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Group Chats Help Dan Learn

Engineer Dan Grimes is enjoying the benefits of Signal

When you want to learn about a new radio technology and want to discuss it with peers, where do you turn? Facebook? A legacy listserv? An internal email group at your company?

Dan Grimes, a maintenance engineer at SOS Radio Network, is part of a chat group on the secure messaging app Signal that discusses engineering stuff. He finds this much more efficient than networking on broader social media.

“Facebook and Instagram are good, but it’s the one-to-ones like Signal and WhatsApp that I like. On other platforms, someone will say ‘Look what I did’ and everybody thinks ‘I want to do that,’ but you have to go off and start researching it. On Signal when someone says ‘Look what I did,’ you can ask them ‘How?’ and get some real answers immediately.”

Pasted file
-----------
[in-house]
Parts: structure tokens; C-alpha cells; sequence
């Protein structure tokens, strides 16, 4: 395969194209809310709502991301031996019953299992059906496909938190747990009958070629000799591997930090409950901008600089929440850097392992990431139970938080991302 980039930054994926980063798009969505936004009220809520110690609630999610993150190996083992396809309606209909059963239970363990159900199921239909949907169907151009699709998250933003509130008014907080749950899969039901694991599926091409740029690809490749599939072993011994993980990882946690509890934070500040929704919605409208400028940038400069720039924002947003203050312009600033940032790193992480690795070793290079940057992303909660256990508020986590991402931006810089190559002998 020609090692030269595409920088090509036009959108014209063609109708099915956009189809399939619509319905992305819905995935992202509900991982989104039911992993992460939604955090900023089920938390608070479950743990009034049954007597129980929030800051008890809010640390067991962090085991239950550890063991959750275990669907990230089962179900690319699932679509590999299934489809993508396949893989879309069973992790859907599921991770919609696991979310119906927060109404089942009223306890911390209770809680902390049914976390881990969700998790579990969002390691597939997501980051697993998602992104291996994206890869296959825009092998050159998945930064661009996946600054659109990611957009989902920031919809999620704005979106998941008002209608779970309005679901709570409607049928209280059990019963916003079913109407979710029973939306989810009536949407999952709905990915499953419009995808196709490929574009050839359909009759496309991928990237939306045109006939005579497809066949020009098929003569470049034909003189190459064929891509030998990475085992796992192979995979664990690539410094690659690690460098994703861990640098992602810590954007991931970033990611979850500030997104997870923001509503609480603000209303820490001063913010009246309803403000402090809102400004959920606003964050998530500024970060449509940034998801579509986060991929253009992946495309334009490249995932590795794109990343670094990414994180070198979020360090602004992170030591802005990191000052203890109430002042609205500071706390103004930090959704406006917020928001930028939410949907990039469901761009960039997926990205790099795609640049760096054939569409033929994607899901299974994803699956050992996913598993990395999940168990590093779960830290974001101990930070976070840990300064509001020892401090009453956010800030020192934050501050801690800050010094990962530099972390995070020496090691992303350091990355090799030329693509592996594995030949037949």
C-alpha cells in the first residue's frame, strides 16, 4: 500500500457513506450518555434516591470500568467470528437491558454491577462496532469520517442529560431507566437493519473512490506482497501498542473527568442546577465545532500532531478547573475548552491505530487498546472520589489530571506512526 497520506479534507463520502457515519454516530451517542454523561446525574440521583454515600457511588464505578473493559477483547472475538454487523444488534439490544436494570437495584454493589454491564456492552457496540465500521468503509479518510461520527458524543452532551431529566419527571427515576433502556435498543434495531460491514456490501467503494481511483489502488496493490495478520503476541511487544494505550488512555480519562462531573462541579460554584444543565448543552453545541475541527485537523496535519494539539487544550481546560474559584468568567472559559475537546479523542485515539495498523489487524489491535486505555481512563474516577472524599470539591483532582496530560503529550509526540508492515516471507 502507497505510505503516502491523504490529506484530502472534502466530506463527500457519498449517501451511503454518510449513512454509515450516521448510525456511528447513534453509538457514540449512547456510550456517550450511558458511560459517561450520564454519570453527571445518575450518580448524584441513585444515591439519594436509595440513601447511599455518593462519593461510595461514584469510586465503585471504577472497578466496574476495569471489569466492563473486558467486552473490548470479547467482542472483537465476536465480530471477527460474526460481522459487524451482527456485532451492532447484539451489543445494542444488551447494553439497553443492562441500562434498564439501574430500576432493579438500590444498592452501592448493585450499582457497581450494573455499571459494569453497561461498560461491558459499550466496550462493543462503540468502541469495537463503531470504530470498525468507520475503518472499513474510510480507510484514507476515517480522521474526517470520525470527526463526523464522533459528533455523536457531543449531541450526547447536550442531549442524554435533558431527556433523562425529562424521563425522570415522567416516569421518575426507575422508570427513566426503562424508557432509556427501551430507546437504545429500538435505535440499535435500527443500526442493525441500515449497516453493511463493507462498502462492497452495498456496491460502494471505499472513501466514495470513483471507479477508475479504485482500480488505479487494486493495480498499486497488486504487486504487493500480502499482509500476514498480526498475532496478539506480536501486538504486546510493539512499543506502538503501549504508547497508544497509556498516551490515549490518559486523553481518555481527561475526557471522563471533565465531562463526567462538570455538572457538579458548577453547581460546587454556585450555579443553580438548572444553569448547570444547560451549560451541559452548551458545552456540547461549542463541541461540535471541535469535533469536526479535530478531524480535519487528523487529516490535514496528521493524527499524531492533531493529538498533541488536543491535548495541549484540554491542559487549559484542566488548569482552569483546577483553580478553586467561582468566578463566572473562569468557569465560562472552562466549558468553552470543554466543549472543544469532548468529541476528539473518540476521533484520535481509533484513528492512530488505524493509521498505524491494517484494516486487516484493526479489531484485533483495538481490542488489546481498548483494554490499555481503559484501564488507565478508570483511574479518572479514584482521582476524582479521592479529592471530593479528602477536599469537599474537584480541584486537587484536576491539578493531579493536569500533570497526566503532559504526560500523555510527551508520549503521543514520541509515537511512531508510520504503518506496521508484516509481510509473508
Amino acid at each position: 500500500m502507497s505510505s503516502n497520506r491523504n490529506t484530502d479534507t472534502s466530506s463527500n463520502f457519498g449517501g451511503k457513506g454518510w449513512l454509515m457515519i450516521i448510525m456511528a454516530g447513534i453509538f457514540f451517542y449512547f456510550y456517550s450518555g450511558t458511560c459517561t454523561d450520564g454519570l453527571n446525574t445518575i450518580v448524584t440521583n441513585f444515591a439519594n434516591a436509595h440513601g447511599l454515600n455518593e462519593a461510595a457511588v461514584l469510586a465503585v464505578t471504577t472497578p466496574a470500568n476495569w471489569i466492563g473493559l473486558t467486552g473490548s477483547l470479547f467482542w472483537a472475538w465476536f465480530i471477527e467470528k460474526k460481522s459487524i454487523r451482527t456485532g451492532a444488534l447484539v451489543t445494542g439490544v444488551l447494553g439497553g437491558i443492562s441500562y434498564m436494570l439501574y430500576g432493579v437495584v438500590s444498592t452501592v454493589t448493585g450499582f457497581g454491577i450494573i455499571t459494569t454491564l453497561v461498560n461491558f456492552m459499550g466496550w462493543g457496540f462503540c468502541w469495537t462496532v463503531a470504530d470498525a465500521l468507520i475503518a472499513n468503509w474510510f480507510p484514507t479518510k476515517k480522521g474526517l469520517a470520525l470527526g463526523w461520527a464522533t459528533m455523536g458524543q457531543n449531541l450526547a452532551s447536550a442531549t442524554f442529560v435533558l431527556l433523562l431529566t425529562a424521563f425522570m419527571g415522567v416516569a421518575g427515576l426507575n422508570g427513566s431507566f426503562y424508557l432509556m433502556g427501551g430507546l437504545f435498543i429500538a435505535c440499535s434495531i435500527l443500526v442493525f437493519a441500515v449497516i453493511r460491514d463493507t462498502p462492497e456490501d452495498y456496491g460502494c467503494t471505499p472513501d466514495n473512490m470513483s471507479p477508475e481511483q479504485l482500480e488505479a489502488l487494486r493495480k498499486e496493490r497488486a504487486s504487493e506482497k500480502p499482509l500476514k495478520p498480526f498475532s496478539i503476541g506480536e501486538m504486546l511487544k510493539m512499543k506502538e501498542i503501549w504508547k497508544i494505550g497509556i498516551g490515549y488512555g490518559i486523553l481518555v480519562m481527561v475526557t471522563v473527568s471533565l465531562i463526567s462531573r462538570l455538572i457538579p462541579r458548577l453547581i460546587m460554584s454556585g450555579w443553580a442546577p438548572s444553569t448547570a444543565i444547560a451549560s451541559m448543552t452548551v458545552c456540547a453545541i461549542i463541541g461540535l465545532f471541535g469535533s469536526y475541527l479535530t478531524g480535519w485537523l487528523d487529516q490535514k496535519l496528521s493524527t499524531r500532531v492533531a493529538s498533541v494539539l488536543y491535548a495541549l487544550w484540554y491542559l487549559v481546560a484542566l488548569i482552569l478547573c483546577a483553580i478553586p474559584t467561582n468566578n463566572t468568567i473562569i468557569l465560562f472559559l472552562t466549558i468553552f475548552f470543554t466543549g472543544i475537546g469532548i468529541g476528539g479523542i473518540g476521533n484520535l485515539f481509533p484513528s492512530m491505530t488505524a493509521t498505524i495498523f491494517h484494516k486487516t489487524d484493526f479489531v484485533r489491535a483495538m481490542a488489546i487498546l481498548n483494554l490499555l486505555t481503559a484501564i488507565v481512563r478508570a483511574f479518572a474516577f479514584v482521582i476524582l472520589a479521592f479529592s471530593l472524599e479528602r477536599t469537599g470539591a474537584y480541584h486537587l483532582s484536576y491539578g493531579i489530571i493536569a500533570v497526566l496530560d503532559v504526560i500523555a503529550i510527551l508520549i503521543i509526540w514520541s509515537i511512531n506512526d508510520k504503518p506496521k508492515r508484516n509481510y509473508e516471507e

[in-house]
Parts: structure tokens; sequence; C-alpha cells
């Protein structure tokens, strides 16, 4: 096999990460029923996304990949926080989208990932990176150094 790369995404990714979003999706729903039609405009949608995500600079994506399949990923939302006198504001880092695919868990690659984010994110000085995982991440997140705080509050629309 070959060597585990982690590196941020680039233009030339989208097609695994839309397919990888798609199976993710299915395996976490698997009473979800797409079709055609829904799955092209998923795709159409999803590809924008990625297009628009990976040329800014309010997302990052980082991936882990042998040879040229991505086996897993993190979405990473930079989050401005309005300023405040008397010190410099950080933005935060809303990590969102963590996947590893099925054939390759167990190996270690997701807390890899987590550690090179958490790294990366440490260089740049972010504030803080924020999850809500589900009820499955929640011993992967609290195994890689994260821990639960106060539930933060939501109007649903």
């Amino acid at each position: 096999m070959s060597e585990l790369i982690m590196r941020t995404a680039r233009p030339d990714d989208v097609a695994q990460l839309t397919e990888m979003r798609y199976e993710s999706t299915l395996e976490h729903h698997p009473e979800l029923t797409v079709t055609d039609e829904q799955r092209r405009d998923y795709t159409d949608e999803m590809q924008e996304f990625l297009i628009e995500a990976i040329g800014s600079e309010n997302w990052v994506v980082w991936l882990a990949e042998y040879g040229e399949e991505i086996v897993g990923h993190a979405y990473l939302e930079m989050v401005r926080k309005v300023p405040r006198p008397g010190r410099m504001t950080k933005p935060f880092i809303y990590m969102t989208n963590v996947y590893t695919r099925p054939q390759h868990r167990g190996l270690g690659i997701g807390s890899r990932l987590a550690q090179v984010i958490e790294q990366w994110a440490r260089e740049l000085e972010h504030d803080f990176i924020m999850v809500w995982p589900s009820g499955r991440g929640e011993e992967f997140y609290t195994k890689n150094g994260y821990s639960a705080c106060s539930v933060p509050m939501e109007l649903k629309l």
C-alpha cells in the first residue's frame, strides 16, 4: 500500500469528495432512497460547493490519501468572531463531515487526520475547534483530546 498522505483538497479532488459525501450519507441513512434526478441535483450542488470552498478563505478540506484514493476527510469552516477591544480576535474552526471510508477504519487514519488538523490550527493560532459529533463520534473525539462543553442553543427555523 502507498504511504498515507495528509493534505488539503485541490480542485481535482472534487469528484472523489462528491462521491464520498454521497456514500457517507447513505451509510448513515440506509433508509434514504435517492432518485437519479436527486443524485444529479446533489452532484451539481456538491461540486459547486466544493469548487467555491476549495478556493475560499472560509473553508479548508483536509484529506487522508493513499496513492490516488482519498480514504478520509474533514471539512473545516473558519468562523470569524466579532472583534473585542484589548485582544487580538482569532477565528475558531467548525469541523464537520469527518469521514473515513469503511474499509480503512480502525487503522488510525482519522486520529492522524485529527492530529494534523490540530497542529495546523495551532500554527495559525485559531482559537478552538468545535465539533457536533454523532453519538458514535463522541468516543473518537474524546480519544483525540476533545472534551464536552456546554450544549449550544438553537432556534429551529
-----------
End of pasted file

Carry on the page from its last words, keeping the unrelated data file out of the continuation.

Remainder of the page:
Dan discovered Signal when he joined a bible study chat group. He and several engineering colleagues then formed a group called Multi-Gen, a name chosen because the group includes a range of ages including several young engineers. 

He thinks the best size for one of these little private communities is around a dozen people. “If you get too many people it gets to be real noisy. You have to have a balance, enough people doing different things to keep it interesting while keeping the chat down and making it functional.”

Signal is free and owned by a nonprofit; it uses your phone’s data connection. It emphasizes privacy and a lack of ads or tracking. You can make voice and video calls with no long-distance charges; you can share text, voice messages, photos, videos and files. But it’s the group chat that Dan likes best.

Do you have a favorite way of connecting with peers? Let me know at [email protected].

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